Zombies Rise from the Sea: Yeah. I don’t even know if I can type about the other countless 80s shows parody from "Tube Town"

Charlie Sweatpants: The one about a detective whose title is MFA got a chuckle out of me, the rest, not so much.

Mad Jon: Well with a pool that large you can’t miss from the diving board.

Charlie Sweatpants: True.

Zombies Rise from the Sea: So, shall we get to Bart and his plot?

Charlie Sweatpants: He had a plot?

Zombies Rise from the Sea: Well I don’t know if it’s a plot.

  As much as Bart trying every method in the book to get that bike and moving the plot forward somewhat.

Charlie Sweatpants: I’ve seen Bart need money before, I’ve seen Bart study before, the whole thing was presented in such an odd way, both rushed and too drawn out to mean anything, because there was both not much too it and they wanted to get to the hot spy action.

Zombies Rise from the Sea: Homer taking his actions from an 80s sitcom did nothing to help at all. He just transformed into a sitcom fan who just happens to be a dad.

"Three Men and a Comic Book" had Homer at least be a genuine father then the gag machine he is now.

Mad Jon: But the sweater!!….

Anyway. Well, I’m running out of ammo here. Other than applauding the Detroit Lions envelope amongst the list of nuclear theft suitors I don’t have much else to say…

Zombies Rise from the Sea: I still got something to say.

  What about the Chinese stereotypes in Springfield?

Charlie Sweatpants: I thought the spies were a little, uh, reductive, if that’s what you mean.

Zombies Rise from the Sea: I just loved the scene in the van where they trade nuclear secrets for a dirt bike I mean, who trades a dirt bike for nuclear secrets? Bart should of demanded all the money in the world.

  The Chinese must be getting desperate.

Charlie Sweatpants: I did like the joke about the flag being made in China, but other than that the whole scene and subsequent plot was so head spinning as to be boring.

Zombies Rise from the Sea: Yeah, I mean they even had to include Apu so they could introduce that plot.

Charlie Sweatpants: In another thing that went on too long.

Zombies Rise from the Sea: With yet another list gag…

Charlie Sweatpants: Yup.

Zombies Rise from the Sea: Which Bart wrote down on envelopes.

  I don’t get why they take characters like Apu and devolve them to a state where their only purpose is to advance the plot forward.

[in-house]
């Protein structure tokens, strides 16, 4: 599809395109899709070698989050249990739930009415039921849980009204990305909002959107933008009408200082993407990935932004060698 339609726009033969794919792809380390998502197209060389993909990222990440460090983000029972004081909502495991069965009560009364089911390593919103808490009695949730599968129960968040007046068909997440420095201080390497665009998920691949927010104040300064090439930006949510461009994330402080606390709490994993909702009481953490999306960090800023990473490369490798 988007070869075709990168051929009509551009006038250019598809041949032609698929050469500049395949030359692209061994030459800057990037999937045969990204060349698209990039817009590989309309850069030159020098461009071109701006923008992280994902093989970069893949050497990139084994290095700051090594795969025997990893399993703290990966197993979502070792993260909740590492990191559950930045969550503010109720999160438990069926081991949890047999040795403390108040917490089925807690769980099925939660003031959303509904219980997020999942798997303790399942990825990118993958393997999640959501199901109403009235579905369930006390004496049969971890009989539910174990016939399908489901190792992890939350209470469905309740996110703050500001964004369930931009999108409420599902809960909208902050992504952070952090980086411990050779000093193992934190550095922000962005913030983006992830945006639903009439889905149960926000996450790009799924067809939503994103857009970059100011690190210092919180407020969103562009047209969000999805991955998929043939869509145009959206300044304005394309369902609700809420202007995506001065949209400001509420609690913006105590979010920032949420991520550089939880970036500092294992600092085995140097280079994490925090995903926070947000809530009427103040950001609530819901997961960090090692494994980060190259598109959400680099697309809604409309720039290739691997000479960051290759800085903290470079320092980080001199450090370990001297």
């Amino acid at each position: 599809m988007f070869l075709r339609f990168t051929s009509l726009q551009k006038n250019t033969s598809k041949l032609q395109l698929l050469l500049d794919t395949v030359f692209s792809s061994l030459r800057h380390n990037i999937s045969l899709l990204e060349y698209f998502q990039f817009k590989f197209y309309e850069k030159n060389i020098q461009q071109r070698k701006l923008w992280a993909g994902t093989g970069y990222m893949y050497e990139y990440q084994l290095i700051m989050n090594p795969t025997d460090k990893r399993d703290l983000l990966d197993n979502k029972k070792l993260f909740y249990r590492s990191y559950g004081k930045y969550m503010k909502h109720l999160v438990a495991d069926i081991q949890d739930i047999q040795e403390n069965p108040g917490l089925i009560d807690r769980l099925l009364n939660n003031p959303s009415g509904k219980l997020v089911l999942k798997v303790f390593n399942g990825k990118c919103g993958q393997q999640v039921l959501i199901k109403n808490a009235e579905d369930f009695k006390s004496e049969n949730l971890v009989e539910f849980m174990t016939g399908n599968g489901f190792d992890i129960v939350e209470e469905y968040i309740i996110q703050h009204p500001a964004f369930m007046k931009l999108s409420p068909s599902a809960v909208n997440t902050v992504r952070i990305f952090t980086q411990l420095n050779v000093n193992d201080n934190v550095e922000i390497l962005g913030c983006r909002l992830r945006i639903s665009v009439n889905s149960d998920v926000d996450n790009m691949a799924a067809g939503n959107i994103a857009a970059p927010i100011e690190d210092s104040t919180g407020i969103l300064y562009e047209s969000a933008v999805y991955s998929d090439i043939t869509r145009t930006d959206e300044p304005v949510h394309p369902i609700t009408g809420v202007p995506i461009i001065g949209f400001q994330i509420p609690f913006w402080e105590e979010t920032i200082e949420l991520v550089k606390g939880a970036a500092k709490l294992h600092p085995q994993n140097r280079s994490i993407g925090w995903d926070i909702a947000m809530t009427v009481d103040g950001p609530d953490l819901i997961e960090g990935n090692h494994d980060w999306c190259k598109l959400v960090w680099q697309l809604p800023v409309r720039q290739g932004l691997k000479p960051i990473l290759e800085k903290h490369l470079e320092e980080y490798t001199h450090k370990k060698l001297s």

Apu is the owner of the Kwik-E-Mart, he deserves better then that.

Charlie Sweatpants: They do that a lot, someone in comments [Ed note: It was Lovejoy Fan] last week was talking about how at this point Comic Book Guy is basically stalking the Simpsons. He, and plenty of others, just randomly show up whenever they’re needed and then disappear.

Mad Jon: It’s the life cycle of the extra.

Zombies Rise from the Sea: Just take all the character traits and throw them in the trash.

  Where they think it belongs.

Mad Jon: It’s just that this show has gone on for about a decade too long. It was a forgone conclusion.

Zombies Rise from the Sea: Yup, gotta get with the times and make as much money on your product as you can.

Charlie Sweatpants: Okay, anything else on this one, positive or negative?

Mad Jon: Not from me, it stated out much better than recent episodes, but, as you pointed out earlier, it went downhill fast and hard.

Zombies Rise from the Sea: Negative, it was nice to see Homer & Bart bond but it was just went downhill fast.

  It also turned the Springfield Zoo into an unsecured place where anybody can enter and leave secrets.

And let’s not forget about the Chinese stereotypes, the ones that shouldn’t belong in The Simpsons to begin with…

Charlie Sweatpants: They dropped continuity like that a while ago. I did wonder how Bart got the dirt bike out after he picked it up, but then I remembered that they didn’t think about that, so I probably shouldn’t either.

Zombies Rise from the Sea: Yeah, it must be wonderful to not think about stuff…

Mad Jon: Booze and drugs help.

Charlie Sweatpants: And, yeah, you’d think spies would be a little more suave.

Zombies Rise from the Sea: I agree, in this episode they were obvious…

  As hell.

You think the Russians and Chinese would send out spies better then this.

Charlie Sweatpants: I’d have thought big money television shows would require better writing than this too, and yet, here we are.

Mad Jon: Here we are.